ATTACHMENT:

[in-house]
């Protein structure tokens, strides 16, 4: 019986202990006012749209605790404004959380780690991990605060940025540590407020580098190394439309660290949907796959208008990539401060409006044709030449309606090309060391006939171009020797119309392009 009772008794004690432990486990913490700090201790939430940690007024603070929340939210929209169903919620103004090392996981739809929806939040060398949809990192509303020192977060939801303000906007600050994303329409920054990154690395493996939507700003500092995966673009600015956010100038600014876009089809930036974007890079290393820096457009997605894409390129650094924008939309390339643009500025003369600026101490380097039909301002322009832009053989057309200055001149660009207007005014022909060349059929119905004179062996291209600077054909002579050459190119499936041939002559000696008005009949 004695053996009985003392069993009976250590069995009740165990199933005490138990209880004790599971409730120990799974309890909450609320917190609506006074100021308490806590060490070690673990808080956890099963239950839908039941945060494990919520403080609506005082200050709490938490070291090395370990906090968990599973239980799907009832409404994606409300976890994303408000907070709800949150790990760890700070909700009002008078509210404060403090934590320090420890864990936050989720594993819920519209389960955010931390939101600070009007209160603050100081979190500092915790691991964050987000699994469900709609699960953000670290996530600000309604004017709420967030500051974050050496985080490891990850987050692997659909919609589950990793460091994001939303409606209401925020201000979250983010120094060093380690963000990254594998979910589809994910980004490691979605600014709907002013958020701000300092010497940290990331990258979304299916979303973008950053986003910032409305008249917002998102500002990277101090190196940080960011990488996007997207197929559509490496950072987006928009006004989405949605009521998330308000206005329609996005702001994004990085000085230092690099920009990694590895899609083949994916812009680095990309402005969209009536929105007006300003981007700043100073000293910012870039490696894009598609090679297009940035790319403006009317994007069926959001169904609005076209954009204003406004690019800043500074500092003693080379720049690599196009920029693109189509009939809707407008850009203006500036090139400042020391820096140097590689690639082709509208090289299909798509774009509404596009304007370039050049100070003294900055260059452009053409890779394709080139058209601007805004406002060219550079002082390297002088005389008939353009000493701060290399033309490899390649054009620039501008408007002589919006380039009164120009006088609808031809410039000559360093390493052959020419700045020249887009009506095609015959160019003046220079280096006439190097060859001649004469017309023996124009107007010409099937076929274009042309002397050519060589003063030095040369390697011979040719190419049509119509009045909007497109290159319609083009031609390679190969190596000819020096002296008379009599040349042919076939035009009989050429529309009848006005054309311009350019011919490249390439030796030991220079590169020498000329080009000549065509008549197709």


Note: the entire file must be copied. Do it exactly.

[in-house]
């Protein structure tokens, strides 16, 4: 019986202990006012749209605790404004959380780690991990605060940025540590407020580098190394439309660290949907796959208008990539401060409006044709030449309606090309060391006939171009020797119309392009 009772008794004690432990486990913490700090201790939430940690007024603070929340939210929209169903919620103004090392996981739809929806939040060398949809990192509303020192977060939801303000906007600050994303329409920054990154690395493996939507700003500092995966673009600015956010100038600014876009089809930036974007890079290393820096457009997605894409390129650094924008939309390339643009500025003369600026101490380097039909301002322009832009053989057309200055001149660009207007005014022909060349059929119905004179062996291209600077054909002579050459190119499936041939002559000696008005009949 004695053996009985003392069993009976250590069995009740165990199933005490138990209880004790599971409730120990799974309890909450609320917190609506006074100021308490806590060490070690673990808080956890099963239950839908039941945060494990919520403080609506005082200050709490938490070291090395370990906090968990599973239980799907009832409404994606409300976890994303408000907070709800949150790990760890700070909700009002008078509210404060403090934590320090420890864990936050989720594993819920519209389960955010931390939101600070009007209160603050100081979190500092915790691991964050987000699994469900709609699960953000670290996530600000309604004017709420967030500051974050050496985080490891990850987050692997659909919609589950990793460091994001939303409606209401925020201000979250983010120094060093380690963000990254594998979910589809994910980004490691979605600014709907002013958020701000300092010497940290990331990258979304299916979303973008950053986003910032409305008249917002998102500002990277101090190196940080960011990488996007997207197929559509490496950072987006928009006004989405949605009521998330308000206005329609996005702001994004990085000085230092690099920009990694590895899609083949994916812009680095990309402005969209009536929105007006300003981007700043100073000293910012870039490696894009598609090679297009940035790319403006009317994007069926959001169904609005076209954009204003406004690019800043500074500092003693080379720049690599196009920029693109189509009939809707407008850009203006500036090139400042020391820096140097590689690639082709509208090289299909798509774009509404596009304007370039050049100070003294900055260059452009053409890779394709080139058209601007805004406002060219550079002082390297002088005389008939353009000493701060290399033309490899390649054009620039501008408007002589919006380039009164120009006088609808031809410039000559360093390493052959020419700045020249887009009506095609015959160019003046220079280096006439190097060859001649004469017309023996124009107007010409099937076929274009042309002397050519060589003063030095040369390697011979040719190419049509119509009045909007497109290159319609083009031609390679190969190596000819020096002296008379009599040349042919076939035009009989050429529309009848006005054309311009350019011919490249390439030796030991220079590169020498000329080009000549065509008549197709």